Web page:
ITEM: If you think cyber attacks are bad for companies, imagine how the CEO feels. A new global study does just that, revealing that cyber attacks take a serious emotional toll on CEOs. The good news is that the experience is an opportunity (or a wake-up call) to shift their mindset from cybersecurity to cyber resilience.
The study – conducted by Temasek-founded global cybersecurity firm Istari and Saïd Business School at the University of Oxford – involved hour-long face-to-face interviews with 37 CEOs from North America, Europe and Asia. The latter group accounted for a third of the sample, and arguably had the most to worry about – the Asia Pacific region experienced the highest number of cyber-attacks last year.
Naturally, when cyber attacks happen (and that’s “when”, not “if”), CEOs have to be the face of the company when they talk to regulators, shareholders, board members, customers, partners and anyone else who might be affected by the attack. But while CEOs understand that they have to be accountable when their company is hacked, 72% said they were uncomfortable making decisions about it. This is why so many CEOs delegate responsibility for (and understanding of) cybersecurity to their technology teams.
“Many CEOs we spoke with highlighted the agonies of having to make existential decisions on imperfect information under extreme pressure in an area they lack familiarity and intuition,” says Dr Manuel Hepfer, report co-author and Head of Knowledge and Insights at ISTARI, as well as a research affiliate at Oxford University’s Saïd Business School.
CEOs are human too, you know
This paragraph from the report gives an idea of the agonies involved:
The CEOs we spoke with who endured a serious attack highlighted the agonies of making existential decisions based on imperfect information under extreme pressure. Some described it as the grimmest experience in their careers. They found themselves having to bring their businesses back from the brink of extinction, while navigating insistent pressure from shareholders, regulators and customers. They discovered that although their company had spent significant resources on technological defences, it often lacked basic forms of organisational resilience.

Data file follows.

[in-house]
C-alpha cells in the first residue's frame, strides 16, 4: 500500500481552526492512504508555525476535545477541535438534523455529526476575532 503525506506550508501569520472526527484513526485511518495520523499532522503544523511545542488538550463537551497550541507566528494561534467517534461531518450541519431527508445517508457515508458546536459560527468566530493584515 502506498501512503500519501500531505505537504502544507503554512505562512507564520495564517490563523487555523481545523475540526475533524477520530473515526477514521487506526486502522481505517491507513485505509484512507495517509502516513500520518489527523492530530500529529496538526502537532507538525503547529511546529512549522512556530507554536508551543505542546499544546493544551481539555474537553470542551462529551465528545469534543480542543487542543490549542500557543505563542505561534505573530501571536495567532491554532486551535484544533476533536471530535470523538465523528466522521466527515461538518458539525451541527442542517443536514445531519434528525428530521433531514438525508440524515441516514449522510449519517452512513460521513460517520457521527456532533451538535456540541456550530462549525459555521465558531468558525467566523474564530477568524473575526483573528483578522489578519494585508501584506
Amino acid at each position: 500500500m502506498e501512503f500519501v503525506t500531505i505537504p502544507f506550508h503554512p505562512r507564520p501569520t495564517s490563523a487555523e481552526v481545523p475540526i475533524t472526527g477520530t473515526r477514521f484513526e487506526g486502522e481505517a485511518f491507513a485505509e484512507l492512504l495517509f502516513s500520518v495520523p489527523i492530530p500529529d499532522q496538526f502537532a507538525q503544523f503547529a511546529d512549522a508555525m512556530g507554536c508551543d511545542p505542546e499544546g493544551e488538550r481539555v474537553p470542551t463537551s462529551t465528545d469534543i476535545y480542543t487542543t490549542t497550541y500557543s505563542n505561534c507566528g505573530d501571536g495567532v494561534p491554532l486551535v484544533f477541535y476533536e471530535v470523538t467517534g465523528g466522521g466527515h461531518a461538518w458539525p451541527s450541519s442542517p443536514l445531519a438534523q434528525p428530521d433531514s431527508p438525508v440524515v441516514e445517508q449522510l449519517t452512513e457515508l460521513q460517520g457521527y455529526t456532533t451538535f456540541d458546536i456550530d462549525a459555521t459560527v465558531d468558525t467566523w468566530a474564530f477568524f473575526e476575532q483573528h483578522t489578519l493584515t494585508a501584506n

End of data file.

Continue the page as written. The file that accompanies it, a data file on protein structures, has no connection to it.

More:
Hence a study on the emotional impact cyber attacks have on CEOs. Putting the obvious jokes aside, CEOs are human beings with emotions. And like most humans, they react emotionally to cyber attacks:
A serious cyberattack is the ultimate corporate crisis: it occurs unexpectedly, creates high levels of uncertainty, and can threaten the very survival of an organisation.
But a serious cyberattack differs from other crises. Unlike, for example, a pandemic, an attack is malicious. It feels personal to be attacked, yet enterprises do not know who is behind it. […]
The predominant feeling is loss of control. And yet the CEO has to be a reassuring presence for all stakeholders.
The emotional response to cyber attacks is also partly rooted in the fact many execs still think of attacks as preventable – thus, a successful hack means you failed to prevent it. But as everything goes digital, the truth is that every company is going to be hacked in some way, sooner or later.
Consequently, cybersecurity experts talk more these days about cyber resilience, where the emphasis is not just on fortifying defenses, but also anticipating, withstanding, responding and adapting to cyber attacks to minimise impact, expedite recovery and emerge stronger.
Whether embracing cyber resilience will make attacks less stressful for CEOs is an open question. But it does change their perspective on what really matters when it comes to cybersecurity. According to the report, CEOs whose companies have been hacked have learned the value of resilience.
But acting on that epiphany requires a different mindset. In fact, according to theIstari/Said study, CEOs who want to take cyber resilience seriously will need to adopt four mindsets.
First: share the responsibility for cyber resilience with the CISO. All CEOs interviewed for the survey feel they are accountable for cybersecurity, but up to half of their CISOs don’t agree:
“This gap in perception, according to the research, lies partly in the meaning of accountability: instead of seeing themselves as accountable – being the face of the mistake – CEOs should assume co-responsibility for cyber resilience together with their CISO.”
Second: Don’t pass security off to the tech teams and trust them to handle it. Keep tabs on them and stay informed about your company’s cyber resilience maturity.
Third: embrace the ‘preparedness paradox’, which basically means: “the better-prepared CEOs think their organisation is for a serious cyberattack, the less resilient their organisation likely is, in reality.”
Fourth: adapt a communication styles to regulate pressure from external stakeholders who have different and sometimes conflicting demands.
“Depending on the stakeholder and the situation, CEOs should either be a transmitter, filter, absorber or amplifier of pressure.”
The full report is here.
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